No doubt any dissenting opinions held by the eighth will be muzzled by confidentiality clauses carrying severe penalties if contravened. 

The next government should be closely scrutinised  to ensure that equal access is offered to all electors regardless of expendable income.

‘Taming the Corporations’ a monograph by Austin Mitchell and Prem Sikka

Having seen the PCU website, a publisher who published a book which highlighted the damage done by corporate lobbying some years ago, asked if there are any other books which deal with the malign effect of the corporate/political nexus.

A notable monograph* was in the list compiled for him, ‘Taming the Corporations’, which Hugh Willmott, Cambridge Professor of Management Studies summarises:

This study gives backbone to the meaning of corporate governance. It penetrates beneath the criticism of particular `fat cats’ and the soothing promise of tinkering reforms. It exposes endemic abuses of corporate power, greed and destructiveness, and reveals fundamental limits and weakness of existing forms of accountability and control. A challenging set of proposals suggest how, by placing the operations of corporations under democratic, publicly accountable supervision, their power could be responsibly redirected and beneficially exercised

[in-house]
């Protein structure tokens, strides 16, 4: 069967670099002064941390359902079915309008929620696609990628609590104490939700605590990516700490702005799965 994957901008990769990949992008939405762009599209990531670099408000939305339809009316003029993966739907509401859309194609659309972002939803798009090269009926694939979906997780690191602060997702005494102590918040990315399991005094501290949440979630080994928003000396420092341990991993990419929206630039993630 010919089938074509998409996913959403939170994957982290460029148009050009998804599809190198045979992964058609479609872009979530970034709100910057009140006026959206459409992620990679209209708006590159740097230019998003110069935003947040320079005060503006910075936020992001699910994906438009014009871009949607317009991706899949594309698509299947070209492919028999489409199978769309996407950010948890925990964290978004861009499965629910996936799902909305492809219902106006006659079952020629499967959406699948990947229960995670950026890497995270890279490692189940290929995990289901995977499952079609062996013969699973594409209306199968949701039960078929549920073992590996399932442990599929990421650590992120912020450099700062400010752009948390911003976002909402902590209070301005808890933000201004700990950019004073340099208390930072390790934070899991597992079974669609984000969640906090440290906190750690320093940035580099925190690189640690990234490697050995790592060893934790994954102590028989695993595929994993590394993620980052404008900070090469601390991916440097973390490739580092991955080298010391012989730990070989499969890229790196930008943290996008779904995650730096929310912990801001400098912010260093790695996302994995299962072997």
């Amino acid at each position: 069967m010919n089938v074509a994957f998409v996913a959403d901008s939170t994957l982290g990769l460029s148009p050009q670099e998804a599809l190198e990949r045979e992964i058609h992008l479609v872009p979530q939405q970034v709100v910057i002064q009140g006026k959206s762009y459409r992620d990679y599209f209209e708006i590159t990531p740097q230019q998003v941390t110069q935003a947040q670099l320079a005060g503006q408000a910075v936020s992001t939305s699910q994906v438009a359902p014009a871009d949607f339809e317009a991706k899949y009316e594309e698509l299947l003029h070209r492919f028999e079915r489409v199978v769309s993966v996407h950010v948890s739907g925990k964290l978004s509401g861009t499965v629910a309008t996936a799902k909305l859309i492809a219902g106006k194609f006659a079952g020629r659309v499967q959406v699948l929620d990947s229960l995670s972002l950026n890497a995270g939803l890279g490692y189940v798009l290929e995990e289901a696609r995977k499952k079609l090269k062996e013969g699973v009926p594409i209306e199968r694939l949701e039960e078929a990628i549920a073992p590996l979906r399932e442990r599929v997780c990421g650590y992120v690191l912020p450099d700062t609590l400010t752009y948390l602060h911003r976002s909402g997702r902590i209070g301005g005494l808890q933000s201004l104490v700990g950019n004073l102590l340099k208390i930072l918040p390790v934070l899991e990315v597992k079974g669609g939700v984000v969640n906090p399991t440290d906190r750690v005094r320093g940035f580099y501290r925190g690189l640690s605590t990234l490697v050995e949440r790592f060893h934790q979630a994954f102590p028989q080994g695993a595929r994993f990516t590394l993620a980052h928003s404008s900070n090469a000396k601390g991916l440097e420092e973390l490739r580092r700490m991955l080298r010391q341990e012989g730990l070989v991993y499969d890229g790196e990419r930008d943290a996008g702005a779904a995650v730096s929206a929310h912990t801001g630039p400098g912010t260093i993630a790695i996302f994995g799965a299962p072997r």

Mitchell [MP for Grimsby], and Sikka [Professor of Accounting at the University of Essex] indict corporations which dominate all aspects of our lives and “roam the world in pursuit of profit and owe no loyalty to any nation, community or people but their decisions can undermine and even scupper government policies.”

“Cleaning up politics is a necessary precondition for effective corporate governance reform and for subordinating the business agenda to broader social needs.”

“[Under] New Labour increasingly greedy Chief Executive Officers (CEOs) are often treated as media super stars and Labour’s mates.”  Corporate donations and gifts flow to parties and politicians. Big accountancy firms, the utilities, banks, financial institutions, defence contractors and others have contributed cash, services and staff . “They buy places at Labour’s “high plate” party dinners, governmental advisory committees, task forces, and Think Tanks, and contributions to party funds facilitate titles, contracts and jobs for those who make them. In return, New Labour, like the Conservatives, defers to the donors.”

A clear, detailed and forceful description is given of the way in which major accountancy firms, some of the world’s biggest corporations, operating behind a veil of secrecy and through global networks, have diversified into tax avoidance, consultancy and any other activity that will make a quick profit.

Despite numerous audit failures, the ‘colonisation’ of senior civil servants, current and former ministers has enabled them to escape effective regulation and retribution. The colonised include Peter Mandelson, former Labour Secretary of State for Trade & Industry, who became adviser to Ernst & Young; Sir Malcolm Rifkind, the former Conservative foreign secretary, who for some years has been an adviser to PricewaterhouseCoopers (PwC); former Inland Revenue chairman Sir Nicholas Montagu who joined PwC and the former head of the Treasury’s transport team, Lewis Atter who joined KPMG in 2004.

Mitchell-Sikka’s recommendations for beneficial change will be placed on the website tomorrow.

*ISBN 1-902384-09-1, © Association for Accountancy & Business Affairs.

Can be downloaded from here in pdf format.